Barb widens access to non-broadcasters with ‘fit for TV’ measurement standard

Barb widens access to non-broadcasters with ‘fit for TV’ measurement standard
Celebs Go Dating: Channel 4 content is viewable on YouTube and is now measured by Barb.

The UK’s TV measurement company Barb has begun measuring broadcasters’ video content on YouTube and has committed to expanding its audience measurement to video-sharing platforms.

Following an industry consultation, Barb has rebranded to Barb Audiences and has now pledged to include “fit-for-TV” content on video-sharing platforms within its measurement panels of UK media audiences.

This is a different definition than the “TV-like” content proposed in the consultation led by Barb last autumn, a standard designed to enable YouTube audiences to be measured alongside broadcast content on linear television, broadcast video on demand (ITVX, All 4) and, more recently, subscription VOD (Netflix and Disney+).

The tougher “fit for TV” standard means pure user-generated content that is not checked by professional editors or compliance officers would continue to be unsuitable for Barb. This means the vast majority of YouTube’s content, in which individuals self-produce videos that are largely monitored by automated tools, would not be measured.

However, it could open to door to non-TV broadcasters, such as news organisations and magazine publishers that are regularly producing high-quality editorial content and building up significant audiences that are coveted by advertisers.

According to the results of the consultation, content that is “fit for TV” must meet the following benchmarks:

>> Editorial input and oversight

>> Regulatory compliance, or an intention to deliver content that aligns with prevailing regulation

>> Content that provides a safe and suitable environment for advertisers

Justin Sampson, Barb’s CEO, recognised the need for the company to “go further” and expand the range of video media that is measured by its panel-based system.

He said: “Our new brand positioning builds both on our heritage of continuous innovation and our forward-looking approach to measure viewing behaviour that isn’t constrained by devices, distribution platform or business model.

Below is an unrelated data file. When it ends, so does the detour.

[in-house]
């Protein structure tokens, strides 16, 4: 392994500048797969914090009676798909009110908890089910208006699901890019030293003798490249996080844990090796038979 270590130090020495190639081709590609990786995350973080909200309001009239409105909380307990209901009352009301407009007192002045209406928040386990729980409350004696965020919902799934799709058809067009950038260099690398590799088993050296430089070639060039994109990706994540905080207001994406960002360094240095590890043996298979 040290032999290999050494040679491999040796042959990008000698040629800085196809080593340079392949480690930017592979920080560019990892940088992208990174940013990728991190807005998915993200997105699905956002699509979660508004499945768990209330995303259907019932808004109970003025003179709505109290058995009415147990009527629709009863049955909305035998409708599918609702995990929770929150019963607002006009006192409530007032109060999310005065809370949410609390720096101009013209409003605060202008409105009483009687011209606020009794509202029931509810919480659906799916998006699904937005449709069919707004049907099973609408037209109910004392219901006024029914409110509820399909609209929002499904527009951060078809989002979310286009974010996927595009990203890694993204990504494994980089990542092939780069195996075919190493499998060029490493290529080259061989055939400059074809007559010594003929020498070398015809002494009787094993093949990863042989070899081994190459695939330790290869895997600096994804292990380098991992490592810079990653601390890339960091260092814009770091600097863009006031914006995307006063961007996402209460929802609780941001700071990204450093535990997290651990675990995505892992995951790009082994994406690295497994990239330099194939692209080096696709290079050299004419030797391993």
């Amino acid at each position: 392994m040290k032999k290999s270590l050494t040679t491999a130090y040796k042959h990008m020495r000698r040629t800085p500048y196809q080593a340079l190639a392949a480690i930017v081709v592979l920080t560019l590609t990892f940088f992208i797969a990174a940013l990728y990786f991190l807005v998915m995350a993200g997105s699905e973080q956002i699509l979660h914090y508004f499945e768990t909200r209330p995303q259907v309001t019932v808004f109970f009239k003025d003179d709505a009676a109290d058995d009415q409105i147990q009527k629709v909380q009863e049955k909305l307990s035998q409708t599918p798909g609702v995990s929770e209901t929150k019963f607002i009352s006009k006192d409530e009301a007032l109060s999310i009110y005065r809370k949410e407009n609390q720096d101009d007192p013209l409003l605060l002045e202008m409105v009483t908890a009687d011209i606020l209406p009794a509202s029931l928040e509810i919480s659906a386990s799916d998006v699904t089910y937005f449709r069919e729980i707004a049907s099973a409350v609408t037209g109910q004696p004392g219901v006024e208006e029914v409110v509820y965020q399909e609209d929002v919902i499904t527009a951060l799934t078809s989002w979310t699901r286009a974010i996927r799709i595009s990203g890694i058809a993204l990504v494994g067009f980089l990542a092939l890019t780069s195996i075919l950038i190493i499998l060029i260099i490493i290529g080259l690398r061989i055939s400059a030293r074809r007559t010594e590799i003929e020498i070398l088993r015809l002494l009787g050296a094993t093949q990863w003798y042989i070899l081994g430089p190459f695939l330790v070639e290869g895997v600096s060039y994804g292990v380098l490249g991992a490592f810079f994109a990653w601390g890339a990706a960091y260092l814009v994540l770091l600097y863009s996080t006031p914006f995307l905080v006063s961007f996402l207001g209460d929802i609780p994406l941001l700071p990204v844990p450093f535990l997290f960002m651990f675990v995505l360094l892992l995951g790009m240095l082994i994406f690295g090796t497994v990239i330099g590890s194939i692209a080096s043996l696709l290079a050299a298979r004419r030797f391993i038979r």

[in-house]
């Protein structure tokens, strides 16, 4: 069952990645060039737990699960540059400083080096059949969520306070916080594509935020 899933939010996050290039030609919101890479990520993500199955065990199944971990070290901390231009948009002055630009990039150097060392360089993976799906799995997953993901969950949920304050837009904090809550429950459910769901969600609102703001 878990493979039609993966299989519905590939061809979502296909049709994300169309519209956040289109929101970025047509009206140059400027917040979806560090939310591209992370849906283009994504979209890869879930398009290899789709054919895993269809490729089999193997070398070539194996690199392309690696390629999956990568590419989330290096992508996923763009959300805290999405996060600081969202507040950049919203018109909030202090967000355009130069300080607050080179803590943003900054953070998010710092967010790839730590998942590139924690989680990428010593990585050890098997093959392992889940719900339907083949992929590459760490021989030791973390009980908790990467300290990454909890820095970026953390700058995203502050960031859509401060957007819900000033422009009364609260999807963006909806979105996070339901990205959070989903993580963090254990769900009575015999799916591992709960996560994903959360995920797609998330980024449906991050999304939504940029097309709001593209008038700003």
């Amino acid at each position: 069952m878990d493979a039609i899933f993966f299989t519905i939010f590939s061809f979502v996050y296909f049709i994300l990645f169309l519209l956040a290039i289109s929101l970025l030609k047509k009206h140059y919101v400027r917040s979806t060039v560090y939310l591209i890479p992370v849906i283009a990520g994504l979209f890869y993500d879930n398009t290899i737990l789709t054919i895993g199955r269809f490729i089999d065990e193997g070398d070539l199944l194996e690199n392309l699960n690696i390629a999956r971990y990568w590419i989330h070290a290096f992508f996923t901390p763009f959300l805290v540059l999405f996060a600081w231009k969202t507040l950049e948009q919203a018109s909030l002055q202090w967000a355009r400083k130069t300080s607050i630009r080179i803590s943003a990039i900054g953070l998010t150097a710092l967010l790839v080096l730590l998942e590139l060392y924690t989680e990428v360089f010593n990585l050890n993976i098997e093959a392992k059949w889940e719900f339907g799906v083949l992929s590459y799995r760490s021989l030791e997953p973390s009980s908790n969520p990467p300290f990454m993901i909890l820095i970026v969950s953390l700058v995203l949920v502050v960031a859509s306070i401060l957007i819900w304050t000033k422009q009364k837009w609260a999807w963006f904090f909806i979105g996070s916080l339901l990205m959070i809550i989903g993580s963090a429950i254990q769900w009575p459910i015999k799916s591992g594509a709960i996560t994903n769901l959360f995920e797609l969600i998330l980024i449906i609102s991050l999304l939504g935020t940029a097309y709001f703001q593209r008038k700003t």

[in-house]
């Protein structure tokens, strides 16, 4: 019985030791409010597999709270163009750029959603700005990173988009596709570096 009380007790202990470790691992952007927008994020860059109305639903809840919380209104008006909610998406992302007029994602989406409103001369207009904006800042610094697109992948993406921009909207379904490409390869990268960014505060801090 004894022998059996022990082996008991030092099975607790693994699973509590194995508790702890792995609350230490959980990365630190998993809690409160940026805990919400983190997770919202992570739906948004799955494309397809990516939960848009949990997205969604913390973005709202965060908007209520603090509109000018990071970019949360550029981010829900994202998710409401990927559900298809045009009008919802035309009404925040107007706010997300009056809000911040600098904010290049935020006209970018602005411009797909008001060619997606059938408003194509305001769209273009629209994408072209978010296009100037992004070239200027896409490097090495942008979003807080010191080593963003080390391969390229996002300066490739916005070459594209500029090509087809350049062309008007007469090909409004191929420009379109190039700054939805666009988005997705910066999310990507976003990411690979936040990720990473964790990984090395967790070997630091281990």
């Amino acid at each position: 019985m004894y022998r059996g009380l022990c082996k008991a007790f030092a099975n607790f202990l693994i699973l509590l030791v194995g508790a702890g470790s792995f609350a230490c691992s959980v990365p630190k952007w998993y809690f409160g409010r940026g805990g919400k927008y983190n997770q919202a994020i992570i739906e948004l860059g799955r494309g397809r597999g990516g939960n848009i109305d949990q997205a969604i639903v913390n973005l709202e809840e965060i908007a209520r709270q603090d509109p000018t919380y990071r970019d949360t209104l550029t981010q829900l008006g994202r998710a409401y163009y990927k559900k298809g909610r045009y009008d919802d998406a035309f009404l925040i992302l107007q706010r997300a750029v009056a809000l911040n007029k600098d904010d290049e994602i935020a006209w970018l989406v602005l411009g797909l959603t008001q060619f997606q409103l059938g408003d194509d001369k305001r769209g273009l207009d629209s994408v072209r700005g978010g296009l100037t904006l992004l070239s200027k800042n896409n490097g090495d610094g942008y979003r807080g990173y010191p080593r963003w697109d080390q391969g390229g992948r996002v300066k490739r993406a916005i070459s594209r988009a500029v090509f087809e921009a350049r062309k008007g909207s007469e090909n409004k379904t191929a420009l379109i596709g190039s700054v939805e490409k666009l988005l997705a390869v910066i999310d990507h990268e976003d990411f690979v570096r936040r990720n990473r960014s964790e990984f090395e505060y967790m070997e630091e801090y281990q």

“We don’t yet have all the answers for how and when we will extend our reporting of content on video-sharing platforms. Equally we know our capabilities are always enhanced by the active participation of businesses that make content and the platforms that distribute it.”

Barb introduced daily audience reporting for SVOD, AVOD and video-sharing platforms in November 2021, but at present this measurement is restricted to content watched on a television. In the UK last year, people spent 196 minutes a day watching on TV sets, which is four-fifths of all viewing, Barb reported in a white paper released today.

The company is not able to measure TV watching on smartphones, the second biggest device used to watch video content in the UK, because it is unable to use the same technique of “audio watermarking” in which unique sound frequencies associated with video content is picked up by a meter that tracks a panel member’s internet activity.

The company also revealed an example of where it is already providing third-party measurement of YouTube of “fit for TV” content, namely selected streams and content by major broadcasters.

Since last November, for example, it has been reporting YouTube audience figures for Channel 4 content. Last year the broadcaster agreed to a revenue-share deal with the Google-owned platform to provide hundreds of hours of programming available to watch on YouTube in the UK & Ireland.

Barb also measured YouTube viewing for the Champions League final, which was streamed by BT Sport for free. The high-profile match, which featured England’s Liverpool against Real Madrid, attracted 1.5 million viewers on YouTube, which is over a quarter (26%) of its total audience. Those that watched on YouTube were younger than the overall average audience, which appears to vindicate BT’s decision to use the video-sharing platform to reach a wider audience.

Practitioners from across the UK TV and advertising system took part in the consultation, Barb said. The company hired Paul Evans, the former Vodafone global head of media and founder of marketing consultancy SixtyForty, to lead the study, which included 40 interviews with advertisers, media owners and media-buying agencies.

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